A: Fundamentalism has erupted in nearly all the major world religions: there is a fundamentalist Buddhism, fundamentalist Sikhism, fundamentalist Hinduism, and even fundamentalist Confucianism. I have chosen to concentrate on fundamentalist movements in Judaism, Christianity and Islam because these have so far been easily the most prominent and influential. Fundamentalism as a phenomenon began in the United States in the early twentieth century, so American Protestant fundamentalists were the pioneers of this militant religiosity, and show its problems, pitfalls, dynamics, concerns and dangers. Jewish and Muslim fundamentalists have all experienced modernity as a devastating assault, and their activities often hit the headlines because they pose a grave danger to the Middle East peace process. The Iranian Revolution was one of the most spectacularly successful of all fundamentalist campaigns. Its development since the Muslims brought down the secularist regime of the Shah in 1979 shows that fundamentalism may well be a means of enabling people to make the painful rite of passage to modernity on their own terms and in a religious context that makes it acceptable to the mass of the people. The fundamentalist movements in Judaism, Christianity and Islam, therefore, are the ones that most crucially affect our own Western society. Before we can hope to understand the fundamentalism of another culture, we must first learn why and how fundamentalism has erupted in our own society.
Q: You state that Western civilization has changed the world -- especially religious traditions. When do you feel that it started to take such a strong effect on all cultures?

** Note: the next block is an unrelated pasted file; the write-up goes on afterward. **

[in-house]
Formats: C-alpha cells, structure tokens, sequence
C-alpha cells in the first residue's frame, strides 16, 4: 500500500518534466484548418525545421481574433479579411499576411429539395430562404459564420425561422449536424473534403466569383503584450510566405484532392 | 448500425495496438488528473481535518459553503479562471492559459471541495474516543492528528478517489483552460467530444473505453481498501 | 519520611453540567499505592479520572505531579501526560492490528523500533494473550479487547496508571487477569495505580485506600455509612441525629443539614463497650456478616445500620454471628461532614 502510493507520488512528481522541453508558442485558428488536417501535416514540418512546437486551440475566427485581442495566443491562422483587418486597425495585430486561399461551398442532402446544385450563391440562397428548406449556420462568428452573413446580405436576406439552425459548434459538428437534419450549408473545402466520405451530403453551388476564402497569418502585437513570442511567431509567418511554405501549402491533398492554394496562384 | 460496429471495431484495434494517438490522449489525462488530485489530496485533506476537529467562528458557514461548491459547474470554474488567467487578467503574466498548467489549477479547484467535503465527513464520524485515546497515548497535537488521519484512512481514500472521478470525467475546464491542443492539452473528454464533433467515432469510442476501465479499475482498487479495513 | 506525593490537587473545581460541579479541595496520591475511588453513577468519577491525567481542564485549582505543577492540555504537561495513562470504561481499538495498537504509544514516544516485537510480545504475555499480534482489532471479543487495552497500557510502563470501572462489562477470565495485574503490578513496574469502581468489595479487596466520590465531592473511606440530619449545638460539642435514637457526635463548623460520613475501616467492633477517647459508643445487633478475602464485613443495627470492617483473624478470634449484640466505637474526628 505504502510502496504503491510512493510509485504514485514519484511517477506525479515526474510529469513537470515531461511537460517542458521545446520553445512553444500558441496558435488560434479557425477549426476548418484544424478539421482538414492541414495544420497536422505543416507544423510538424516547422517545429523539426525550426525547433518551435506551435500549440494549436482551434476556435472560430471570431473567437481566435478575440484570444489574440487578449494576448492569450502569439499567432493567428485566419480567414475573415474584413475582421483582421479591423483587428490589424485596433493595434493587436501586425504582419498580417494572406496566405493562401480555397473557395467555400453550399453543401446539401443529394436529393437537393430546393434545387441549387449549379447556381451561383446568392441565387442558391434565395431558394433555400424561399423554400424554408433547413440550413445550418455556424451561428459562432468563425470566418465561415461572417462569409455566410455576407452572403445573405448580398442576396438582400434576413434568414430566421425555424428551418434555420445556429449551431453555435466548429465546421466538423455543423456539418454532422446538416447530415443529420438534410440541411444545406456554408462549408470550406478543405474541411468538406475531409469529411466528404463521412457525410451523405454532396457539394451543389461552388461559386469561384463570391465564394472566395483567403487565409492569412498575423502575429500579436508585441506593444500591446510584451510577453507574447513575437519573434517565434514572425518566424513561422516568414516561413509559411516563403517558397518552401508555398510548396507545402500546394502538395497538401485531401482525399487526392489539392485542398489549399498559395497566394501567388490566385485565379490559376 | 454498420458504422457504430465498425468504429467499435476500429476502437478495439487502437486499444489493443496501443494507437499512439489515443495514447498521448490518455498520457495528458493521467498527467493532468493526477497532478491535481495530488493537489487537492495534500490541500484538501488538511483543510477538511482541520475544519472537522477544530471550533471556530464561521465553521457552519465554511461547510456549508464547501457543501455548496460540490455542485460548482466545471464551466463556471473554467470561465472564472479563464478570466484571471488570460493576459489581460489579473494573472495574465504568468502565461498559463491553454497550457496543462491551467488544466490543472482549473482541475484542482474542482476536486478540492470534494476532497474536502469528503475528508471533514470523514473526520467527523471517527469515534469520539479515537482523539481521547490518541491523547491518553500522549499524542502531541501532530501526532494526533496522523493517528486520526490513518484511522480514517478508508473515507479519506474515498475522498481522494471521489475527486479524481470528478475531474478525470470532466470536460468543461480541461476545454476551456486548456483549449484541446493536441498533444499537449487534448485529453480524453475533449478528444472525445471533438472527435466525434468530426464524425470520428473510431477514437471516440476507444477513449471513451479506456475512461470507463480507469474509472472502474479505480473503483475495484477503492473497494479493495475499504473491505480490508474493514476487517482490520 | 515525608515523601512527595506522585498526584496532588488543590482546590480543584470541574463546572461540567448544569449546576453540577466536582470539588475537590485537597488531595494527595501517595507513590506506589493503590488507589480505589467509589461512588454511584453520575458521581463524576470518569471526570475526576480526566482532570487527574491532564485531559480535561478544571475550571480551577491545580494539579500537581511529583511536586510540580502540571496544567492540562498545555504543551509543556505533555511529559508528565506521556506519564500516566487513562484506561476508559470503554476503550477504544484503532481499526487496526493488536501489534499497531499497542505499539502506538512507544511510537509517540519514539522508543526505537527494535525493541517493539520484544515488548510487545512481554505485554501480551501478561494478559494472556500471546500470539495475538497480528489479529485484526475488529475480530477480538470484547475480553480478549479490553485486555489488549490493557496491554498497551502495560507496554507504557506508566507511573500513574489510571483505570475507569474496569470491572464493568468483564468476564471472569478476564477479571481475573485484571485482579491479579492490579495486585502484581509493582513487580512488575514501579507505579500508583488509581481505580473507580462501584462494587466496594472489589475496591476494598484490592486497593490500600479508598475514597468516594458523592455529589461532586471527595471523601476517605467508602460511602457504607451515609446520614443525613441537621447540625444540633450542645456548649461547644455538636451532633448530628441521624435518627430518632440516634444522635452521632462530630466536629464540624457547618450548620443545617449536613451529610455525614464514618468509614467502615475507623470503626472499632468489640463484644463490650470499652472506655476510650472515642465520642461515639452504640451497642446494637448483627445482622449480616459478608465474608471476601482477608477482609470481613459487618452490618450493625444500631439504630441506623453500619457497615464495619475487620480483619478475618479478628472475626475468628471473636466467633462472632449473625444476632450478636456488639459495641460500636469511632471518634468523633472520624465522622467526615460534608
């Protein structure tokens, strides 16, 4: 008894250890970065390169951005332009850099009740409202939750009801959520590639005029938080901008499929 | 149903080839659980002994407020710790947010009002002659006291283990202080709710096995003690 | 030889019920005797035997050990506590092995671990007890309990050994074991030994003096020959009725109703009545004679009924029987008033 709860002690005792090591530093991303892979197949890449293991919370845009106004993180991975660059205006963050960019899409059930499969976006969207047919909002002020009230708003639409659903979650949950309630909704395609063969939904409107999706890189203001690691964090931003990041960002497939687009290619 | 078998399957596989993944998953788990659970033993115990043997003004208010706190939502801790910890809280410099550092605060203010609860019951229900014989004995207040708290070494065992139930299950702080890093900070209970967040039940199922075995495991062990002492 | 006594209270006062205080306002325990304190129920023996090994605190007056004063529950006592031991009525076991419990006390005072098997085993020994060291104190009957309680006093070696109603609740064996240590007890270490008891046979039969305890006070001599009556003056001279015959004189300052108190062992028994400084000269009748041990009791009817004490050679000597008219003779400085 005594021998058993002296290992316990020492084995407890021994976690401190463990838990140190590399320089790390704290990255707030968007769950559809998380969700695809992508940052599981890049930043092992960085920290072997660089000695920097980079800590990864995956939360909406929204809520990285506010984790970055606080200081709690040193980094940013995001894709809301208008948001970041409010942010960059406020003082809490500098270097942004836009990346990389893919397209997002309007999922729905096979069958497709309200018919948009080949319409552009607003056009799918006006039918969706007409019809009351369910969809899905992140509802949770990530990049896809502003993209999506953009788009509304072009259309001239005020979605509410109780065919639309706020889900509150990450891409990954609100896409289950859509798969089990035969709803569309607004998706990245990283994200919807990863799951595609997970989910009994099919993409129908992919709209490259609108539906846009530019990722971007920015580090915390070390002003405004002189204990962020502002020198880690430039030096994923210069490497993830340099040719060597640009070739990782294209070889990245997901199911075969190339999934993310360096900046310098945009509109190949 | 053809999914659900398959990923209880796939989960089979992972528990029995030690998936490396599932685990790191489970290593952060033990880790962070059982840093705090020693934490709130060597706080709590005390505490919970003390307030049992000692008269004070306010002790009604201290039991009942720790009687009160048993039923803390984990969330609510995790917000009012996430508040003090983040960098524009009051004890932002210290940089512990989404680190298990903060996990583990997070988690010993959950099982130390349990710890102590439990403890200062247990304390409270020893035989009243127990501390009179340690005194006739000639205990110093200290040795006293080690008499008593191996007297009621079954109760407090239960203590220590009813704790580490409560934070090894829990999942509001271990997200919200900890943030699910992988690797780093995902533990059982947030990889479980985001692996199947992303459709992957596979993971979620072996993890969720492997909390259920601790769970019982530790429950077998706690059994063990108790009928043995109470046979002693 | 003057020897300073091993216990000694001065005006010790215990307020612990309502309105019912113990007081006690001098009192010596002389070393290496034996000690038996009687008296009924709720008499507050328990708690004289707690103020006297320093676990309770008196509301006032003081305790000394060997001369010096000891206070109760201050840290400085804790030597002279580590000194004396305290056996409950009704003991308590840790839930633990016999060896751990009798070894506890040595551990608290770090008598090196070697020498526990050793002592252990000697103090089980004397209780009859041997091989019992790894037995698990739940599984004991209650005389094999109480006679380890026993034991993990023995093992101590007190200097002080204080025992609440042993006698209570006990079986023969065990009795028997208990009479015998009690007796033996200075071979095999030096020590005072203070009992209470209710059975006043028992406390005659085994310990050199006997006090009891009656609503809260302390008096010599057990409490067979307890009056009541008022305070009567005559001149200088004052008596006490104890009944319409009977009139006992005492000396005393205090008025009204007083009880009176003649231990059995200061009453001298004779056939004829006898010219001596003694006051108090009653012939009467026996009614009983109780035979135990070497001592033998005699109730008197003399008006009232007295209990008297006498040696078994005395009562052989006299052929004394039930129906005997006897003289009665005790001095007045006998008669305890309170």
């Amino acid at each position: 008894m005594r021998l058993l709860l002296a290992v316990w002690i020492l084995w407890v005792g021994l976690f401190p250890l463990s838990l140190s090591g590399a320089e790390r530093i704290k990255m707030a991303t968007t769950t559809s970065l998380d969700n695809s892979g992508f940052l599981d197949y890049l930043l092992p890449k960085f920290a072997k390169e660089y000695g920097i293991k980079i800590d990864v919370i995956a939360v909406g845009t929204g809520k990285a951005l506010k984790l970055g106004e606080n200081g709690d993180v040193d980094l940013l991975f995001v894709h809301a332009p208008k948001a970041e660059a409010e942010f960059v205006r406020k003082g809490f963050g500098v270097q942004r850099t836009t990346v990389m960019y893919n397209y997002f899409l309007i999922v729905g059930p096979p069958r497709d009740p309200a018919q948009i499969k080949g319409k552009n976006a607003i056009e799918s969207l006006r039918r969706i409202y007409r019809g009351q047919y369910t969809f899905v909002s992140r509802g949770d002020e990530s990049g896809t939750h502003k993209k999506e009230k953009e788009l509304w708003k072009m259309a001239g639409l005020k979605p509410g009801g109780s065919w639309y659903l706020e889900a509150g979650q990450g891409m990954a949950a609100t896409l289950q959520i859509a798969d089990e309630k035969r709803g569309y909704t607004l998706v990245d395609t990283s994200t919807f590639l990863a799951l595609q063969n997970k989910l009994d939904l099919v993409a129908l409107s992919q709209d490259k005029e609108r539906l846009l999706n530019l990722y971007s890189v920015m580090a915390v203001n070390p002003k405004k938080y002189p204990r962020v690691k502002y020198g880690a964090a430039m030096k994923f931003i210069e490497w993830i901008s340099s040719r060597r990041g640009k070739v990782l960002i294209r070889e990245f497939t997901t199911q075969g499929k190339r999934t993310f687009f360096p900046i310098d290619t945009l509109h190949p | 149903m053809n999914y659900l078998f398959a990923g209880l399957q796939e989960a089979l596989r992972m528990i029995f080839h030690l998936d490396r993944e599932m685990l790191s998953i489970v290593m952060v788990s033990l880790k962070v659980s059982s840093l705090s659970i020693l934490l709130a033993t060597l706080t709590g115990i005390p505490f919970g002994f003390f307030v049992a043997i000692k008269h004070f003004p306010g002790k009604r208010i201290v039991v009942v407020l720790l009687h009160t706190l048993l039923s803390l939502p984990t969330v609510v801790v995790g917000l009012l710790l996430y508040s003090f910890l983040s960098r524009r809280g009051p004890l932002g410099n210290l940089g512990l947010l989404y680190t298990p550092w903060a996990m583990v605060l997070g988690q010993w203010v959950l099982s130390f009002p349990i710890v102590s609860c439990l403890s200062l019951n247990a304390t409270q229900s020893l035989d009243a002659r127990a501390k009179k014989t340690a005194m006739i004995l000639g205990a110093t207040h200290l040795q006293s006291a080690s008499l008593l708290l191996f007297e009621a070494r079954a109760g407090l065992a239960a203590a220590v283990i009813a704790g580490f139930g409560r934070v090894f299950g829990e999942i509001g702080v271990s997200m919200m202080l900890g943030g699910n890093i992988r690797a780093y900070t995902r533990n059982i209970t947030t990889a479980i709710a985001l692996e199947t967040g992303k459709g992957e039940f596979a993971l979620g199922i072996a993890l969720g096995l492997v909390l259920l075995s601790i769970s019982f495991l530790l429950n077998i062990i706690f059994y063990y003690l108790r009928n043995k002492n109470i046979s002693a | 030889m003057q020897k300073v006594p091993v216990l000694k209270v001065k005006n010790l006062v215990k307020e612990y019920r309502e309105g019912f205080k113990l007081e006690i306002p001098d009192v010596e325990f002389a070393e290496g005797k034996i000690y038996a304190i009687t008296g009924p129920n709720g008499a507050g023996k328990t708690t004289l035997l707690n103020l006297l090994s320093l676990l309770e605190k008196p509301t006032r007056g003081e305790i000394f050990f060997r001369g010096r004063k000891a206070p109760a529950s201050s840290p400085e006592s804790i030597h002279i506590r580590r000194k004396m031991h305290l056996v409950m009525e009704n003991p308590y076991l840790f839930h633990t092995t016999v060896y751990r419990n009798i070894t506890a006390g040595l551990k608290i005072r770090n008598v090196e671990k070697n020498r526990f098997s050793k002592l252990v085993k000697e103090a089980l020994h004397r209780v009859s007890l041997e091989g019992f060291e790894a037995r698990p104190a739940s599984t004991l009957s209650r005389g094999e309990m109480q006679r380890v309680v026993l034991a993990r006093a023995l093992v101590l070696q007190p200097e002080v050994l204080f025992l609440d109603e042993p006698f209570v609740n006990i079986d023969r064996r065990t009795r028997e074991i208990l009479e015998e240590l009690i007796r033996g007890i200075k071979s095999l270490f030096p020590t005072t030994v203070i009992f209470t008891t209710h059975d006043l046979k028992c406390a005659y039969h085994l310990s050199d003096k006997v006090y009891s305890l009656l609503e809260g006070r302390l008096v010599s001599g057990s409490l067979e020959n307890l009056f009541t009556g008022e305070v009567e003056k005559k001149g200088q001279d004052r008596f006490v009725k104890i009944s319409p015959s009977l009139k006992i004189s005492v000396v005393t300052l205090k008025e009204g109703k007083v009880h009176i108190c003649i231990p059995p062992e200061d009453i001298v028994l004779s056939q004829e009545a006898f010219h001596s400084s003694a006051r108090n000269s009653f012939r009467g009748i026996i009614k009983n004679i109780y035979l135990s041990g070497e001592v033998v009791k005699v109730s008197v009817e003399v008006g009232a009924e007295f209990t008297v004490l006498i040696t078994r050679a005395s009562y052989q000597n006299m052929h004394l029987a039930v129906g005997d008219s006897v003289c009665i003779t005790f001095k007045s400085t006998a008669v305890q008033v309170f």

A: Western society has changed the world by introducing a new type of civilization, based not (as in the pre-modern period) on a surplus of agricultural produce, but on technology that enables us to reproduce our resources indefinitely. This type of civilization depends upon a scientific and empirical rationalism, which is not constrained, as in the pre-modern world, by spiritual, religious or mythological values. It took the peoples of Western Europe and America almost three hundred years to develop this kind of civilization; it was a highly complex process, that involved advances in several fields and on various fronts at the same time. It did not come fully into its own in the West until the nineteenth century. Once it was up and running in Europe, the need to continually expand the economy and find new markets led to the formation of Eastern colonies in India, the Middle East and Africa during the late nineteenth and early twentieth centuries. These colonies then had to be modernized according to Western norms to make them fit in with this new Western-dominated economic network. It was at this point, therefore, that the non-Western nations began the process of modernization; it became apparent to them that the only way to take a full part in the new world and to shake off European hegemony was to Westernize. But modernization took over three hundred years in the West, and it was a painful, violent and dislocating process.